growing a shade garden, and the top performers of each plant variety.
If your yard is like the desert and nothing will grow, look at
this new book: Dry Land Gardening: Plants that Survive and Thrive
in Tough Conditions, by Jennifer Bennett. You will find annuals,
perennial, bulbs, vines, shrubs, and herbs that like dry growing
conditions. If watering is a problem because of water bans or poor
soil, this is the book for you to consider. Look at the great
pictures of these drought-tolerant plants and read the detailed
information on how to grow them when water becomes an issue in your
On the other side of the coin, how about those of you who have a
wet yard to deal with? Look at Managing the Wet Garden, by
John Simmons. Learn about the plants that flourish in this problem
place in your yard. Find out what a wet garden environment is or
learn how to make a wet garden. Great pictures of hundreds of plants
that love wet feet. You'll find valuable information on plants that
will do best when moisture becomes a problem in the garden. You'll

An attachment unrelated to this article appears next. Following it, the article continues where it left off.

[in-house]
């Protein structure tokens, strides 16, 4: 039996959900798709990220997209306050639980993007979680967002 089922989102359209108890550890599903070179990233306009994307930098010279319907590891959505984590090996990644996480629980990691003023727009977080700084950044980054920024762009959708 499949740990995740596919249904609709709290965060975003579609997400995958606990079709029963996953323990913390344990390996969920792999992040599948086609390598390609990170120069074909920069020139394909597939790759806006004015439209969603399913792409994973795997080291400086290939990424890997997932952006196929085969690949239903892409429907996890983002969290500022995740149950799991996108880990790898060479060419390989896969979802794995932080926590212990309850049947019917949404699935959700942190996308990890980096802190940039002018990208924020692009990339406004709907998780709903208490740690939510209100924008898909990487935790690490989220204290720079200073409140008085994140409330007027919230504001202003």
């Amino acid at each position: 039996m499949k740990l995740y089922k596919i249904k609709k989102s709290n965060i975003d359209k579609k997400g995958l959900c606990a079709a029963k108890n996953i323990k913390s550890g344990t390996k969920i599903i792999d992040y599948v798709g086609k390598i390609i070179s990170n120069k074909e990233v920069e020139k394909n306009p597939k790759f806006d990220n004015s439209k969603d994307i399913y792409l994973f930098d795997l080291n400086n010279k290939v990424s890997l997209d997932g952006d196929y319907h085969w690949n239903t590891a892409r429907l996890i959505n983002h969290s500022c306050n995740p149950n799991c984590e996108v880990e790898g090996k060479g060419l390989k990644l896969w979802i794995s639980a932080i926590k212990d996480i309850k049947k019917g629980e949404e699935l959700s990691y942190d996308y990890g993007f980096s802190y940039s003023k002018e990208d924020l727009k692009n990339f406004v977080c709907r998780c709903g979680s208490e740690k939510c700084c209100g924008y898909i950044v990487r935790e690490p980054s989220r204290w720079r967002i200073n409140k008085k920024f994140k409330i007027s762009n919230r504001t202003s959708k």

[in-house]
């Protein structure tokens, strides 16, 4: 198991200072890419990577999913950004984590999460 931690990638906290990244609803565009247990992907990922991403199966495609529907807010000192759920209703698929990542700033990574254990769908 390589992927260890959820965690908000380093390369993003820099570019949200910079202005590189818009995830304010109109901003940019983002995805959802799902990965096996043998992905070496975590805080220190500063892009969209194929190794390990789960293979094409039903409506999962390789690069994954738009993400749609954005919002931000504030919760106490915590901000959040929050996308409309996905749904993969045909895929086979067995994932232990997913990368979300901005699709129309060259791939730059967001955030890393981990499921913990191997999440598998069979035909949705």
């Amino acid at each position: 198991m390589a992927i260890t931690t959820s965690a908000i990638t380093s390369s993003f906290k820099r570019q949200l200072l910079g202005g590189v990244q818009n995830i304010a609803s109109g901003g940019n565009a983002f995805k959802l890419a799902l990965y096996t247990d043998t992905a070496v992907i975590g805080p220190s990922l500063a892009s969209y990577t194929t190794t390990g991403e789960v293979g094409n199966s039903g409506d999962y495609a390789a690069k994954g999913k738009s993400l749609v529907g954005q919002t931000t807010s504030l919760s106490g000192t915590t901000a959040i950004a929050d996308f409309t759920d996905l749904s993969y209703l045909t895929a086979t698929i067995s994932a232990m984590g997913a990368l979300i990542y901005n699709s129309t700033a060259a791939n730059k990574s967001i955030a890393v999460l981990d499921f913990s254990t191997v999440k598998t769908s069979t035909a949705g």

also find help on planning a garden in wet areas where nothing but
weeds grew before.
Looking for the Oriental side and a unique look to your yard? Look
at Feng Shui Garden Design by Antonia Beattie. Learn how to
bring your yard in harmony with mature. Learn the Chinese system of
the elements and how good Oriental design can affect the flow of the
yin and yang. Wonderful pictures that will help you create the
perfect hideaway and create a special place to relax after a hard day
at work. Many water features, walking paths and pavements, Garden
statuary, furniture garden structures and more.
The last book I want to mention is the
Garden Journal, which I sell on my website. I found this journal
at a book show several years ago and feel it is the best tool for the
new gardener to document what has happened during the past year in
their garden. The journal is unique, because it will last for 3 years
and the information you enter in it helps you do a better job the
following year, and all your records are together in one book. Go to
www.paulparent.com and look
These are just a few of my favorite books that will bring
knowledge to your gardening friends and yourself this holiday season.
Turn off the television set and read a good gardening book this
winter--and when spring arrives you will be able to make magic in
your yard. Your local book store or the internet has all of these
books available now as the perfect gift for the gardener.